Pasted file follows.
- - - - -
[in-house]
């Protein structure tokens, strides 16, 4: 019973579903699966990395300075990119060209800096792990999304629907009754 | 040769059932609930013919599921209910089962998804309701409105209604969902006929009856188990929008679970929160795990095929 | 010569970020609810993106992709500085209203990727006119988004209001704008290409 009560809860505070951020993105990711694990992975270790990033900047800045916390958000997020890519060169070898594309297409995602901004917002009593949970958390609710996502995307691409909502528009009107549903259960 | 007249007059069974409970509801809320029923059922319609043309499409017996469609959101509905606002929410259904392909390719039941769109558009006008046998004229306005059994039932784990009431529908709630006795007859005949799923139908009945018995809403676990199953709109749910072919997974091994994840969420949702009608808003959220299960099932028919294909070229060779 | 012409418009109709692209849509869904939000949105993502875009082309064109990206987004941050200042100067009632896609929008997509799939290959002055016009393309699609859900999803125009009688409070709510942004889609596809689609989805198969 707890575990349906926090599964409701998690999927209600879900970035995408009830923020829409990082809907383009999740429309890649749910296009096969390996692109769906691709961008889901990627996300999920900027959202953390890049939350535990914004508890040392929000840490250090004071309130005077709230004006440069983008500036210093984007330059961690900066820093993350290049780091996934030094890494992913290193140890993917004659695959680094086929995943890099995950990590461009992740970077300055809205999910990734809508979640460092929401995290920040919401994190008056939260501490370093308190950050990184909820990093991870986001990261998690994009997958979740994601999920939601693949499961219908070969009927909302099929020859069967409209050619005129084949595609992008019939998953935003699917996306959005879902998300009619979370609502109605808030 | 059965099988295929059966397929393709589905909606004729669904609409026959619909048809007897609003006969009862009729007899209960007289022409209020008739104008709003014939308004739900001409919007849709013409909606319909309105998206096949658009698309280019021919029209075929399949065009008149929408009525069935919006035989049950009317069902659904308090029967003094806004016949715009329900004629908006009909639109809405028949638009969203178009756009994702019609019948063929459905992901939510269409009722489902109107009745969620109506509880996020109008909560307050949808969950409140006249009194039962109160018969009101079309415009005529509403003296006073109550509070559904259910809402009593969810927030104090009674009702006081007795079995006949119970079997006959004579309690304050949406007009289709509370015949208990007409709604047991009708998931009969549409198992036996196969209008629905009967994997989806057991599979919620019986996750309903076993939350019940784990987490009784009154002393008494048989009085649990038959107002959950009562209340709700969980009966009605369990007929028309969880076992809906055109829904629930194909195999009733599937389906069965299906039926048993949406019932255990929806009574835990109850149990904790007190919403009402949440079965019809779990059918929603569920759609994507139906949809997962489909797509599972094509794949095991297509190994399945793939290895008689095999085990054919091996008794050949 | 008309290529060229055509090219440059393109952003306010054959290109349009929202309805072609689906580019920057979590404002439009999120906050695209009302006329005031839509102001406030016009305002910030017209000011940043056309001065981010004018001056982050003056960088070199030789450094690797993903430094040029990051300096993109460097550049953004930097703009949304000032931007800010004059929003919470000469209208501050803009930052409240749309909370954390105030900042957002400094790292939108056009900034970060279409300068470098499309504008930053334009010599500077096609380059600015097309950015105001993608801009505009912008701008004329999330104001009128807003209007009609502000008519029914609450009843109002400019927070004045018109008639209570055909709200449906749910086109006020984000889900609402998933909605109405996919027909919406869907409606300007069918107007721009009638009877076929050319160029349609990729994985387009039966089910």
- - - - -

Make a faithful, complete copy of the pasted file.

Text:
[in-house]
């Protein structure tokens, strides 16, 4: 019973579903699966990395300075990119060209800096792990999304629907009754 | 040769059932609930013919599921209910089962998804309701409105209604969902006929009856188990929008679970929160795990095929 | 010569970020609810993106992709500085209203990727006119988004209001704008290409 009560809860505070951020993105990711694990992975270790990033900047800045916390958000997020890519060169070898594309297409995602901004917002009593949970958390609710996502995307691409909502528009009107549903259960 | 007249007059069974409970509801809320029923059922319609043309499409017996469609959101509905606002929410259904392909390719039941769109558009006008046998004229306005059994039932784990009431529908709630006795007859005949799923139908009945018995809403676990199953709109749910072919997974091994994840969420949702009608808003959220299960099932028919294909070229060779 | 012409418009109709692209849509869904939000949105993502875009082309064109990206987004941050200042100067009632896609929008997509799939290959002055016009393309699609859900999803125009009688409070709510942004889609596809689609989805198969 707890575990349906926090599964409701998690999927209600879900970035995408009830923020829409990082809907383009999740429309890649749910296009096969390996692109769906691709961008889901990627996300999920900027959202953390890049939350535990914004508890040392929000840490250090004071309130005077709230004006440069983008500036210093984007330059961690900066820093993350290049780091996934030094890494992913290193140890993917004659695959680094086929995943890099995950990590461009992740970077300055809205999910990734809508979640460092929401995290920040919401994190008056939260501490370093308190950050990184909820990093991870986001990261998690994009997958979740994601999920939601693949499961219908070969009927909302099929020859069967409209050619005129084949595609992008019939998953935003699917996306959005879902998300009619979370609502109605808030 | 059965099988295929059966397929393709589905909606004729669904609409026959619909048809007897609003006969009862009729007899209960007289022409209020008739104008709003014939308004739900001409919007849709013409909606319909309105998206096949658009698309280019021919029209075929399949065009008149929408009525069935919006035989049950009317069902659904308090029967003094806004016949715009329900004629908006009909639109809405028949638009969203178009756009994702019609019948063929459905992901939510269409009722489902109107009745969620109506509880996020109008909560307050949808969950409140006249009194039962109160018969009101079309415009005529509403003296006073109550509070559904259910809402009593969810927030104090009674009702006081007795079995006949119970079997006959004579309690304050949406007009289709509370015949208990007409709604047991009708998931009969549409198992036996196969209008629905009967994997989806057991599979919620019986996750309903076993939350019940784990987490009784009154002393008494048989009085649990038959107002959950009562209340709700969980009966009605369990007929028309969880076992809906055109829904629930194909195999009733599937389906069965299906039926048993949406019932255990929806009574835990109850149990904790007190919403009402949440079965019809779990059918929603569920759609994507139906949809997962489909797509599972094509794949095991297509190994399945793939290895008689095999085990054919091996008794050949 | 008309290529060229055509090219440059393109952003306010054959290109349009929202309805072609689906580019920057979590404002439009999120906050695209009302006329005031839509102001406030016009305002910030017209000011940043056309001065981010004018001056982050003056960088070199030789450094690797993903430094040029990051300096993109460097550049953004930097703009949304000032931007800010004059929003919470000469209208501050803009930052409240749309909370954390105030900042957002400094790292939108056009900034970060279409300068470098499309504008930053334009010599500077096609380059600015097309950015105001993608801009505009912008701008004329999330104001009128807003209007009609502000008519029914609450009843109002400019927070004045018109008639209570055909709200449906749910086109006020984000889900609402998933909605109405996919027909919406869907409606300007069918107007721009009638009877076929050319160029349609990729994985387009039966089910």